As I am sure you are aware, it is the people of God (the laity) in the UMC that determine and validate the calling of God on certain persons today…and then set them apart for the task they are called for. Those people then make up the called ones, or the clergy. It seems to me that that fits with the Biblical story…although in the Scripture God often called people directly.

        1. Andreas, yes, I can agree with that formulation. Clearly there are “varieties of ministries” and God raises of “apostles, prophets, evangelists, pastors and teachers.”
          Community of the King refers to my book by that title, which has been translated into a number of languages.
          I never had Dr. Traina as a teacher, but know of his background in the Free Methodist Italian Mission in Chicago.
          Shalom, Howard

  4. I really like this! Especially since it’s really not specific t any particular brand of Christianity (i.e. Evangelical, progressive, etc.), but rather applies to all believers. Many of these are ideas I’ve been trying to get across to people. Excellent read! I am certainly a fan of adopting a Christological hermeneutic.

  5. Paul did not know Jesus, nor hear his words as written by Matthew. Paul leads many down the path to iniquity through his false teachings regarding salvation. Anyone who reads Matthew and Paul can understand how Paul perverts the teachings of Jesus. Never underestimate the power of evil in the world. Paul was/is a tool of the devil… beware of those who come in the clothing of sheep to scatter the flock…

    1. Paul was not a tool of the Devil, but rather one of the greatest of the apostles having met Jesus on the road to Damascus. The point is that Paul’s writing must be read and interpreted within the context of the whole of scripture. To eliminate Paul ‘ writings would be more damaging to the church than to over-emphasize them.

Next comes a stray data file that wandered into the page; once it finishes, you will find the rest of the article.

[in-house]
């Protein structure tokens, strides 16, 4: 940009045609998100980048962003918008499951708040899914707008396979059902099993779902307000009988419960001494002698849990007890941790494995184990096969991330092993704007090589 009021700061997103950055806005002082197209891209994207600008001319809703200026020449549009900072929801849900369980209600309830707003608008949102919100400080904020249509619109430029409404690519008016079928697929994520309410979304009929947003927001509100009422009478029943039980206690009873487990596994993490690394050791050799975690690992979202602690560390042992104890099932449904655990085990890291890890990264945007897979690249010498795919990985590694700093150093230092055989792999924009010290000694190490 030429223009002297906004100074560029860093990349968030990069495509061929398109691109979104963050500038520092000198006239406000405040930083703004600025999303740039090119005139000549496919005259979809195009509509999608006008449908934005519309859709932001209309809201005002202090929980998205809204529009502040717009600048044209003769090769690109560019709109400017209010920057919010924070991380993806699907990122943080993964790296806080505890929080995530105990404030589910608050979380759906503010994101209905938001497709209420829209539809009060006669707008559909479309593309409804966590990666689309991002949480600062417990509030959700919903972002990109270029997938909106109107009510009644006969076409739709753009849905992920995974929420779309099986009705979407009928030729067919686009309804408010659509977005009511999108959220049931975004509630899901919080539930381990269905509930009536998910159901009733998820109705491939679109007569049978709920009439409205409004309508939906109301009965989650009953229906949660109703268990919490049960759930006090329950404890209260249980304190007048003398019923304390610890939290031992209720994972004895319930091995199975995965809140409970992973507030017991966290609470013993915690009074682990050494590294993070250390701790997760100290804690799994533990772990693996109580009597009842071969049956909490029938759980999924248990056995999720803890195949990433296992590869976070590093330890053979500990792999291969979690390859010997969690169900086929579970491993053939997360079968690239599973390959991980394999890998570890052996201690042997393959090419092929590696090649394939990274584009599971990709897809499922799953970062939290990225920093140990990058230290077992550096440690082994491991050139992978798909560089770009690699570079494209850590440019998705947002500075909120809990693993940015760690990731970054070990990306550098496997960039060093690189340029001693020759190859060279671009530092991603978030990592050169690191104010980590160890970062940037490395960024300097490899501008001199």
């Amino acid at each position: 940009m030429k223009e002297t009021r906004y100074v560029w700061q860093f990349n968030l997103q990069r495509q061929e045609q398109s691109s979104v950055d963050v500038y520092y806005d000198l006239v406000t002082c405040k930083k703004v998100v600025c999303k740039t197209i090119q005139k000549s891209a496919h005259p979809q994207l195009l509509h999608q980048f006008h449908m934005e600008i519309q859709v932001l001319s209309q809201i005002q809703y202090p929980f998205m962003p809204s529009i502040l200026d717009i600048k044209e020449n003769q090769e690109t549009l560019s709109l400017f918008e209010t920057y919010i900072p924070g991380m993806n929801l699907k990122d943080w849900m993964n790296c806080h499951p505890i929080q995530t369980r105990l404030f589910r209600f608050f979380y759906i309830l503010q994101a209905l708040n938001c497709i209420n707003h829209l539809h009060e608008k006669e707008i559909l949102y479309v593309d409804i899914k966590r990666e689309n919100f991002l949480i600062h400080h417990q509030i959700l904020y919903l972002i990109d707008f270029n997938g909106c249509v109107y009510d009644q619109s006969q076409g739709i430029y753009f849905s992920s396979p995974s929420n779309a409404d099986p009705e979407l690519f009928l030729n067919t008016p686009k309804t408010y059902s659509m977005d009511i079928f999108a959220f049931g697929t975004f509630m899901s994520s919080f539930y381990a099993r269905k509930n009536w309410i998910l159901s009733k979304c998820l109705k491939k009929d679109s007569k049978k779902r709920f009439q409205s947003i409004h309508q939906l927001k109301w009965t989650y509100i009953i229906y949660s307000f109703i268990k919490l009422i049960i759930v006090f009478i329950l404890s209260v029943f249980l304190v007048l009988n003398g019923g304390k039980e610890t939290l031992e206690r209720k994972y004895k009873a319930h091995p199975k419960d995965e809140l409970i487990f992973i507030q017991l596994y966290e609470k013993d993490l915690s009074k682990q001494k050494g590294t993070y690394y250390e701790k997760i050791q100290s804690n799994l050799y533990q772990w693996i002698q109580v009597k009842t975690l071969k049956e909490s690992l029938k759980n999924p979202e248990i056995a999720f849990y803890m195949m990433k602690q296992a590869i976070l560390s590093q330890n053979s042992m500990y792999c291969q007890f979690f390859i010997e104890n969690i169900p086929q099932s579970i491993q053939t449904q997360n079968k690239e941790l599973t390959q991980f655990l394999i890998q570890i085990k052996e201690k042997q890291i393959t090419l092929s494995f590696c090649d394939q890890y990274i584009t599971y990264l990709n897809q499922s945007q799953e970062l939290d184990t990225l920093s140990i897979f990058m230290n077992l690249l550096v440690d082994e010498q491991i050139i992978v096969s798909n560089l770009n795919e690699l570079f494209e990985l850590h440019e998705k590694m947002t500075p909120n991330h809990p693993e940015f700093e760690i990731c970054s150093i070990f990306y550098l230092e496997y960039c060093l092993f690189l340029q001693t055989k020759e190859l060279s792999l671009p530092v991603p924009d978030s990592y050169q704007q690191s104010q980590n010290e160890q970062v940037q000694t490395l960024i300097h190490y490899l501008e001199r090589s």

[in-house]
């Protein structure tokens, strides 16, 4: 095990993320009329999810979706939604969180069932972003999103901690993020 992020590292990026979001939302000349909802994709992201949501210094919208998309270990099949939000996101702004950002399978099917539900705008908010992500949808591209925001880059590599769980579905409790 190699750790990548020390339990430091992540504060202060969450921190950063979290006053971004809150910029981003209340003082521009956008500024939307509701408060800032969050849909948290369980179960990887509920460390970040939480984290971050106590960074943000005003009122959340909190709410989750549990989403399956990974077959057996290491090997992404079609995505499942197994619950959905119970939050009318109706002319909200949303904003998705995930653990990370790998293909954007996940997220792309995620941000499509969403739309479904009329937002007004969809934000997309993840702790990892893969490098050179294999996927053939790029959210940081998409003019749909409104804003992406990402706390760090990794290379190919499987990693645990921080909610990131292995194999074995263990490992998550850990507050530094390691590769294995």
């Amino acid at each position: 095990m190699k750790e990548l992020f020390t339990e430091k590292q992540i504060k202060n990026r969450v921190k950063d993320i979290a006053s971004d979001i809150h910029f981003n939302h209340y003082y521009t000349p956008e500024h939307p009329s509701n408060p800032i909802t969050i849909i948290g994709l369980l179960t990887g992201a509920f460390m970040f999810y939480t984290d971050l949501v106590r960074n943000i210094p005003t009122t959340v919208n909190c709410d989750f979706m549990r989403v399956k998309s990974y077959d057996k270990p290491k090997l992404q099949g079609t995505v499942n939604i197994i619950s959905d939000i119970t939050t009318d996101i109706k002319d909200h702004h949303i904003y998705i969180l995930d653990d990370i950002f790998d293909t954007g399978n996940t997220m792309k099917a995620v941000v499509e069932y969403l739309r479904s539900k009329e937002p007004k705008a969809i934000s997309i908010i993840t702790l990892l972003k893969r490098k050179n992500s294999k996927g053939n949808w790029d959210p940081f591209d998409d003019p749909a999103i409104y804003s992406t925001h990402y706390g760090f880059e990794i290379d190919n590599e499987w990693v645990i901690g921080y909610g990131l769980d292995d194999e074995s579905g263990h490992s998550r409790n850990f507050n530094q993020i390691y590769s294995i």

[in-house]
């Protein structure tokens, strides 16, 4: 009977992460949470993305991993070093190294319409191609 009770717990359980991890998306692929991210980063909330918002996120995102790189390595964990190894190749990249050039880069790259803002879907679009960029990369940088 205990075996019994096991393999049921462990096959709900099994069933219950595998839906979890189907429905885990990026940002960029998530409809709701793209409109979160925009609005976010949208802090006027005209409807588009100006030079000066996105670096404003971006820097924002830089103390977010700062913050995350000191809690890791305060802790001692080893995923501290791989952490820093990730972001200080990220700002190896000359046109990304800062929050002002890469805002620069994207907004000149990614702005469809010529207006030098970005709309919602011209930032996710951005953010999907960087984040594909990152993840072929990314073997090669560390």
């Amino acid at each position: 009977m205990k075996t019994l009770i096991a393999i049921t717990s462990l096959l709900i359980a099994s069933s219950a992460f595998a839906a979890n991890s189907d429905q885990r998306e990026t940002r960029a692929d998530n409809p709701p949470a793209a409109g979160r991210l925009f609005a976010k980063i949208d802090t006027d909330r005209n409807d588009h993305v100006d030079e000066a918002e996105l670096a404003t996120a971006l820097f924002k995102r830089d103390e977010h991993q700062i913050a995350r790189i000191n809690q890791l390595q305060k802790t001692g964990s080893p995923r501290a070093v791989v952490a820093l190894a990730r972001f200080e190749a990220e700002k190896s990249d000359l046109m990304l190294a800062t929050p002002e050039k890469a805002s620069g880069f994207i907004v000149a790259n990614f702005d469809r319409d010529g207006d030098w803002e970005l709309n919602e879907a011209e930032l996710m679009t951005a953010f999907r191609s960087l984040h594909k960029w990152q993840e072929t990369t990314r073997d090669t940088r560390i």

6. I am using this article as a series of studies. Just the first one, has caused a storm in FB. I am translating it into Spanish, bit by bit.
    You can find it here,

  7. This is an interesting list, with which I have much agreement. As for adding a 15th on the Holy Spirit, it would need to also include the opposite of restriction et al, as there are parts of the Church that overemphasize the H.S. in twisted ways.

    I would, however, put #7 ‘Neglect of the Old Testament’ at the the very top, as this affects to some degree half of the entire list. Torah (the Pentateuch) is foundational—it tells us about our beginnings, and gives us the community blueprint for a just and righteous society. It should not be read and studied as though it was only relevant for a tribal Mid-eastern nation thousands of years ago. The books of the Prophets build on this base, defining and refining the understanding of the Torah as it was worked out in the centuries following. The Writings are the artistic renderings and elaborations on the Torah and the Prophets. These all provide the foundation upon which the N.T. commences to integrate the Gentiles into God’s Covenant Community.